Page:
4. You avoid the addiction altogether. This can be simply avoiding your loved one when he comes home at night, to avoid talking. It may even come in the form of you taking control and punishing your loved one, without ever discussing why. You may say he cannot hang out with certain people, or issue him a set curfew, but never address the reality that his problem is causing you to set these strict guidelines.
  5. You have difficulty expressing your emotions with your loved one. This may be out of fear of what your love one’s reaction will be, as you try to avoid frightening situations that may come as a result. You may decide you to want to “keep the peace” by staying quiet. You avoid talking about the addiction with your loved one and also to others, and
  6. You blame yourself. You blame your actions, your past, or you blame your choices. Instead of finding fault in your loved one, you take on that blame yourself.
  7. You blame others, or other situations. It’s his friends, it’s his school, it’s the neighborhood— you blame anything else in order to protect your loved one from the shame that addiction often bears.
  8. You begin to resent your loved one. You act on feelings of hurt and anger.
  9. You financially support your loved one. Whether you are spotting rent for the month, or giving your him or her free use of the car and home, money for groceries and gas, you are still enabling their addiction. While all these things that seem acceptable for a family member to provide for their love one, it will not help their drug or alcohol habits. The problem is, if you don’t cut back on certain means, your loved one will get used to the idea that they are fully being taken care of. They will use their own funds for things like drugs and alcohol, or recycle yours for that same reason.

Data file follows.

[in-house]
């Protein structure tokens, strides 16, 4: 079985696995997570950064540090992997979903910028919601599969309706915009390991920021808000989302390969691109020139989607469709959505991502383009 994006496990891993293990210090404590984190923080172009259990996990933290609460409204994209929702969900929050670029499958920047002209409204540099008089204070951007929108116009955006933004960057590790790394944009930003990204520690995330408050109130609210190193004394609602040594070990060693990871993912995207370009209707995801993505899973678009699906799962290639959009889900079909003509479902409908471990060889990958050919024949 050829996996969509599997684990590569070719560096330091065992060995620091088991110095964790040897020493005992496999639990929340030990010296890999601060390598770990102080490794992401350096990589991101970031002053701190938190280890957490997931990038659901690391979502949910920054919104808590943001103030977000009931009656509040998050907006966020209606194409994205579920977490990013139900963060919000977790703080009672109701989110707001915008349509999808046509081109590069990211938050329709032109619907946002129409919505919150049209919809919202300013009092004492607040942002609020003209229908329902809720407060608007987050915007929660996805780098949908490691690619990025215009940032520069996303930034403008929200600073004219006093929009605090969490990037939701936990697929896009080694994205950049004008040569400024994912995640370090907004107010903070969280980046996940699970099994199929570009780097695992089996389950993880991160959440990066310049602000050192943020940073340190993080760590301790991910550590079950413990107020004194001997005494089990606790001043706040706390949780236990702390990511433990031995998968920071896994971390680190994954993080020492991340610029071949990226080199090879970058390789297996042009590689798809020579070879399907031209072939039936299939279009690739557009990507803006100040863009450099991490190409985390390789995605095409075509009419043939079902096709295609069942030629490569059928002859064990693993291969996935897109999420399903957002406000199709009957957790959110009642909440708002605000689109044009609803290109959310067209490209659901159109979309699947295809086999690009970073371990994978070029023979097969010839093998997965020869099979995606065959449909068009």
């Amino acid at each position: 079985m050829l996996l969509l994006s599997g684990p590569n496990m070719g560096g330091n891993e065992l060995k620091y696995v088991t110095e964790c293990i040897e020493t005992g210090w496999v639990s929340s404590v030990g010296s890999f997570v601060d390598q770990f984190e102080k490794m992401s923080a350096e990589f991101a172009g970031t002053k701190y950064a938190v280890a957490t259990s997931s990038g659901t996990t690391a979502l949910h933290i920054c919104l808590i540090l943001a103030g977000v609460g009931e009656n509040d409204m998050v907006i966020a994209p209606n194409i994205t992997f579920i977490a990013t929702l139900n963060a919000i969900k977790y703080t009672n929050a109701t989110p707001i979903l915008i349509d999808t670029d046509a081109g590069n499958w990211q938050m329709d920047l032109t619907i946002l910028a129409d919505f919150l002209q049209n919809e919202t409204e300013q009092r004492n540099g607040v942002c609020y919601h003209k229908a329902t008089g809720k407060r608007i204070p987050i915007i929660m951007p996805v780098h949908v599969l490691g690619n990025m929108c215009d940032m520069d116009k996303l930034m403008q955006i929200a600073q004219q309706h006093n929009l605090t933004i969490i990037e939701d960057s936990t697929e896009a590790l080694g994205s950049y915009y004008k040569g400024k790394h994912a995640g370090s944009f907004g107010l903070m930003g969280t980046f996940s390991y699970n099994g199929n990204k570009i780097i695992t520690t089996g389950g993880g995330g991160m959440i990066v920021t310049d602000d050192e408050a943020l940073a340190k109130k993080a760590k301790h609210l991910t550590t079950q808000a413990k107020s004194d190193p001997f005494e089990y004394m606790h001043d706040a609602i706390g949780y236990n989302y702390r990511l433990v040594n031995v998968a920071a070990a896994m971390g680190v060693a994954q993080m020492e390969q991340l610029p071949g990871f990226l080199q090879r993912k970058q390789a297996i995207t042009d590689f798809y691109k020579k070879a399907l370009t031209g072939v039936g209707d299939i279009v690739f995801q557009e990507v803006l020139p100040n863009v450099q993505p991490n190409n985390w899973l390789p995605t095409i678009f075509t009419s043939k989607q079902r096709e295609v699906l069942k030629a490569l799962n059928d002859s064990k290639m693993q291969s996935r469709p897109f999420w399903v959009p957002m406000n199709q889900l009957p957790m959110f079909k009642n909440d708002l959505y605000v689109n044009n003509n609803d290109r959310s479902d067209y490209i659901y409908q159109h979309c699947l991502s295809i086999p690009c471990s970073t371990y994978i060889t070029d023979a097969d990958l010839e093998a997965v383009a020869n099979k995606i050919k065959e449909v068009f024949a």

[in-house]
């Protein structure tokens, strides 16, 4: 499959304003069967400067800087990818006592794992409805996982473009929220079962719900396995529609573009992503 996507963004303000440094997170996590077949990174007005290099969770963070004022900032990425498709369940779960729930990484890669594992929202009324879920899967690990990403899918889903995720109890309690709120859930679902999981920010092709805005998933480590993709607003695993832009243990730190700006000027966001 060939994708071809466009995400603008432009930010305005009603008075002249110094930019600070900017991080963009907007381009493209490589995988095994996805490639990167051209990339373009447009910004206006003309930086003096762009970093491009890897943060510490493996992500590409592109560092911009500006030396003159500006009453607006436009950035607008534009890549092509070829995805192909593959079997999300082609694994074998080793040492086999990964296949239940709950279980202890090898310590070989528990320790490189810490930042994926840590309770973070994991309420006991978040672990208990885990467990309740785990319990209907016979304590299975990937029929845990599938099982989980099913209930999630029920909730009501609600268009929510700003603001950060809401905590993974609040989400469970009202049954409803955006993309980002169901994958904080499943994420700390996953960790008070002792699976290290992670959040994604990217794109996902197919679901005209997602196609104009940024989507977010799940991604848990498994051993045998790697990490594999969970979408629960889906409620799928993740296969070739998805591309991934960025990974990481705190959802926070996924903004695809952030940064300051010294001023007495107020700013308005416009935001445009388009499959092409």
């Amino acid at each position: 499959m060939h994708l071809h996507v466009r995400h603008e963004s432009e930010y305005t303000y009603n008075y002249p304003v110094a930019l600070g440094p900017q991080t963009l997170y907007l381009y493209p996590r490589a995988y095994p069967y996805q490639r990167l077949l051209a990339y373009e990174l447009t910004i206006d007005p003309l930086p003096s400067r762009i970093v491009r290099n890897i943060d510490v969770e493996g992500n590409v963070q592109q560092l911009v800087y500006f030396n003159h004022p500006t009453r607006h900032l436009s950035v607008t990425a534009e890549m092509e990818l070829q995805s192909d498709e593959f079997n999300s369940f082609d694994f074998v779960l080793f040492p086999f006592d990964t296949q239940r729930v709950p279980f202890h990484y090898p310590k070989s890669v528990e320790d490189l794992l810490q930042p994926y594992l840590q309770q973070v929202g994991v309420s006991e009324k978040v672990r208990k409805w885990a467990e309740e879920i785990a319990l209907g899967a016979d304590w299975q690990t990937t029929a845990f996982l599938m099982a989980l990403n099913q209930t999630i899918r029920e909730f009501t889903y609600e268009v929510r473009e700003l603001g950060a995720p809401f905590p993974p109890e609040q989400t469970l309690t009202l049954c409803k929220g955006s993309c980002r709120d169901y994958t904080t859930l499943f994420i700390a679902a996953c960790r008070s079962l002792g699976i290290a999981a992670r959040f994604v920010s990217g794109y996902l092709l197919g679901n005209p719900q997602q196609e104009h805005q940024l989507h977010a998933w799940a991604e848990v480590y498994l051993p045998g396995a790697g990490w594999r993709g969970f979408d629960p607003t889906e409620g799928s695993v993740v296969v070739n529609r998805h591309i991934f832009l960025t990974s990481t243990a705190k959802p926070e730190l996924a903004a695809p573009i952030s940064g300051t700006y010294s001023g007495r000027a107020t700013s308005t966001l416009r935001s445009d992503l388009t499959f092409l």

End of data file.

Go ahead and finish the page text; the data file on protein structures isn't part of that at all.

10. You are enduring your loved one’s addiction. You believe that this is just a phase — that he or she will grow out of, or snap out of, this. You think that if you give it time and wait it out, his or her drug-using habits will dissipate. Unfortunately, most substance problems do not just go away on their own. Addiction is a chronic disease, and warrants professional support and care. One of the biggest ways you may be enabling your loved one’s addiction is by not seeking out the help that he or she deserves.

You may think that your efforts of help are not being appreciated, or recognized, and yet, you continue to try. This is normal. But the single, most effective way you can help your addicted son, daughter, spouse, or relative now is by finding outside help. There is no denying it. Someday, you will be thanked for paving the path towards a drug-free life.

Gordon DicklerAuthor: Gordon Dickler
Gordon Dickler is the Admissions Coordinator for Turning Point, a young adult drug rehab that “utilizes phased integration to fuse primary treatments and independent living.” Gordon has helped hundreds of families navigate the difficult road of choosing a program that suits their child’s needs. With great compassion, knowledge, and experience, Gordon communicates clearly how taking the right steps now can bring healing to hurting hearts and homes. Gordon’s personal recovery, combined with his educational background in substance abuse counseling and social work, provide him with a unique ability to relate to, and assist, clients and families who are struggling with addiction. He can be reached at 203-937-2309.